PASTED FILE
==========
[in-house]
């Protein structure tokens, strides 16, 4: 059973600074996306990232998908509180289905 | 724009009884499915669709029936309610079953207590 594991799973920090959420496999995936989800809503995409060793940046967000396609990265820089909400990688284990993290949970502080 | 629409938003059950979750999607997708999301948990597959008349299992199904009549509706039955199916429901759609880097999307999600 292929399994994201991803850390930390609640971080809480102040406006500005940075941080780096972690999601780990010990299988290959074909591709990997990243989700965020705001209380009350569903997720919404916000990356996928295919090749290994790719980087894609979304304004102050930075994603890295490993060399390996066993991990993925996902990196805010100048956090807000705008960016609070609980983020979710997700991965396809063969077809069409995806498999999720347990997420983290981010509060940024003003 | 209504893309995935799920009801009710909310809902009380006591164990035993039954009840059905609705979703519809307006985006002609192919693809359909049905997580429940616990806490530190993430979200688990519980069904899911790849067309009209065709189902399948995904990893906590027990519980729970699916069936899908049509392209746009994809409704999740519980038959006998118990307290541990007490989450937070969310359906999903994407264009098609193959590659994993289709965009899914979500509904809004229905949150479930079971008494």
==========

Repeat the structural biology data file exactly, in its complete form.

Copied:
[in-house]
């Protein structure tokens, strides 16, 4: 059973600074996306990232998908509180289905 | 724009009884499915669709029936309610079953207590 594991799973920090959420496999995936989800809503995409060793940046967000396609990265820089909400990688284990993290949970502080 | 629409938003059950979750999607997708999301948990597959008349299992199904009549509706039955199916429901759609880097999307999600 292929399994994201991803850390930390609640971080809480102040406006500005940075941080780096972690999601780990010990299988290959074909591709990997990243989700965020705001209380009350569903997720919404916000990356996928295919090749290994790719980087894609979304304004102050930075994603890295490993060399390996066993991990993925996902990196805010100048956090807000705008960016609070609980983020979710997700991965396809063969077809069409995806498999999720347990997420983290981010509060940024003003 | 209504893309995935799920009801009710909310809902009380006591164990035993039954009840059905609705979703519809307006985006002609192919693809359909049905997580429940616990806490530190993430979200688990519980069904899911790849067309009209065709189902399948995904990893906590027990519980729970699916069936899908049509392209746009994809409704999740519980038959006998118990307290541990007490989450937070969310359906999903994407264009098609193959590659994993289709965009899914979500509904809004229905949150479930079971008494």